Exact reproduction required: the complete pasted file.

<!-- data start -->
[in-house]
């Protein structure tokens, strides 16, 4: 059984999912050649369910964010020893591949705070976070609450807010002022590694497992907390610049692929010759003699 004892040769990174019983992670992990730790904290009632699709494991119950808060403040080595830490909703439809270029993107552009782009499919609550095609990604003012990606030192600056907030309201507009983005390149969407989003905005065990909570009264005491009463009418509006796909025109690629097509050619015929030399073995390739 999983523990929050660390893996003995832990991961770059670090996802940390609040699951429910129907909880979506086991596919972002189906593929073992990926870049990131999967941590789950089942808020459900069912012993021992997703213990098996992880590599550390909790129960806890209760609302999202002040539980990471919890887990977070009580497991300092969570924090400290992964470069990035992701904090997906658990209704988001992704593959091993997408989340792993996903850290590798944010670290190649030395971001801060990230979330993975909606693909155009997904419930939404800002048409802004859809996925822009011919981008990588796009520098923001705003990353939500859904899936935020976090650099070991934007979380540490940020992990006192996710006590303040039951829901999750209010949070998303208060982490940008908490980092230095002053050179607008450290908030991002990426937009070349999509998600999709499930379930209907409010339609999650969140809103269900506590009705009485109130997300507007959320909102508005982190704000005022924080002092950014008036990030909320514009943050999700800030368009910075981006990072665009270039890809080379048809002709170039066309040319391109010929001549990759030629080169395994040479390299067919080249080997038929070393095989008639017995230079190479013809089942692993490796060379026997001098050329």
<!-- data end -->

[in-house]
């Protein structure tokens, strides 16, 4: 059984999912050649369910964010020893591949705070976070609450807010002022590694497992907390610049692929010759003699 004892040769990174019983992670992990730790904290009632699709494991119950808060403040080595830490909703439809270029993107552009782009499919609550095609990604003012990606030192600056907030309201507009983005390149969407989003905005065990909570009264005491009463009418509006796909025109690629097509050619015929030399073995390739 999983523990929050660390893996003995832990991961770059670090996802940390609040699951429910129907909880979506086991596919972002189906593929073992990926870049990131999967941590789950089942808020459900069912012993021992997703213990098996992880590599550390909790129960806890209760609302999202002040539980990471919890887990977070009580497991300092969570924090400290992964470069990035992701904090997906658990209704988001992704593959091993997408989340792993996903850290590798944010670290190649030395971001801060990230979330993975909606693909155009997904419930939404800002048409802004859809996925822009011919981008990588796009520098923001705003990353939500859904899936935020976090650099070991934007979380540490940020992990006192996710006590303040039951829901999750209010949070998303208060982490940008908490980092230095002053050179607008450290908030991002990426937009070349999509998600999709499930379930209907409010339609999650969140809103269900506590009705009485109130997300507007959320909102508005982190704000005022924080002092950014008036990030909320514009943050999700800030368009910075981006990072665009270039890809080379048809002709170039066309040319391109010929001549990759030629080169395994040479390299067919080249080997038929070393095989008639017995230079190479013809089942692993490796060379026997001098050329």